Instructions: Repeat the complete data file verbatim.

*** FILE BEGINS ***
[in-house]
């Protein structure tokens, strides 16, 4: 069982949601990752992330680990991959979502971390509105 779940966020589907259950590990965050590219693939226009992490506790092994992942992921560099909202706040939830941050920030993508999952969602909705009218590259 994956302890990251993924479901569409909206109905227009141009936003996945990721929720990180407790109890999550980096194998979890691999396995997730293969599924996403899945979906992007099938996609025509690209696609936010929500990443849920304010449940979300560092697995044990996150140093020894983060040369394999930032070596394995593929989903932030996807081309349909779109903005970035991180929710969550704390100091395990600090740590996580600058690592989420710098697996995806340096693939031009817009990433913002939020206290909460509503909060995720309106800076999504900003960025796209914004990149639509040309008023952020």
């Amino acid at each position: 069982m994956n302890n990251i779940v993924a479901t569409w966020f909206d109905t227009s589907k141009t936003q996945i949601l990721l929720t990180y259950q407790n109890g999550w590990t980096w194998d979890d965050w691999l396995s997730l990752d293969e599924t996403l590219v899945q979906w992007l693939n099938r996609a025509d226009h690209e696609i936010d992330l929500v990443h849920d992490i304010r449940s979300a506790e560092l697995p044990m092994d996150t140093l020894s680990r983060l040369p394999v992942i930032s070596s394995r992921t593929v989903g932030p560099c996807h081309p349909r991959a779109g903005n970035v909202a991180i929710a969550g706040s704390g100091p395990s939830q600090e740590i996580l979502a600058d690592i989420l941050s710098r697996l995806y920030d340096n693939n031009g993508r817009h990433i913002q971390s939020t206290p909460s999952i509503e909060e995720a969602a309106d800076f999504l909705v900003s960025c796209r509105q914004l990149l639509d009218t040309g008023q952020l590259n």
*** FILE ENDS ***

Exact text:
[in-house]
């Protein structure tokens, strides 16, 4: 069982949601990752992330680990991959979502971390509105 779940966020589907259950590990965050590219693939226009992490506790092994992942992921560099909202706040939830941050920030993508999952969602909705009218590259 994956302890990251993924479901569409909206109905227009141009936003996945990721929720990180407790109890999550980096194998979890691999396995997730293969599924996403899945979906992007099938996609025509690209696609936010929500990443849920304010449940979300560092697995044990996150140093020894983060040369394999930032070596394995593929989903932030996807081309349909779109903005970035991180929710969550704390100091395990600090740590996580600058690592989420710098697996995806340096693939031009817009990433913002939020206290909460509503909060995720309106800076999504900003960025796209914004990149639509040309008023952020």
């Amino acid at each position: 069982m994956n302890n990251i779940v993924a479901t569409w966020f909206d109905t227009s589907k141009t936003q996945i949601l990721l929720t990180y259950q407790n109890g999550w590990t980096w194998d979890d965050w691999l396995s997730l990752d293969e599924t996403l590219v899945q979906w992007l693939n099938r996609a025509d226009h690209e696609i936010d992330l929500v990443h849920d992490i304010r449940s979300a506790e560092l697995p044990m092994d996150t140093l020894s680990r983060l040369p394999v992942i930032s070596s394995r992921t593929v989903g932030p560099c996807h081309p349909r991959a779109g903005n970035v909202a991180i929710a969550g706040s704390g100091p395990s939830q600090e740590i996580l979502a600058d690592i989420l941050s710098r697996l995806y920030d340096n693939n031009g993508r817009h990433i913002q971390s939020t206290p909460s999952i509503e909060e995720a969602a309106d800076f999504l909705v900003s960025c796209r509105q914004l990149l639509d009218t040309g008023q952020l590259n």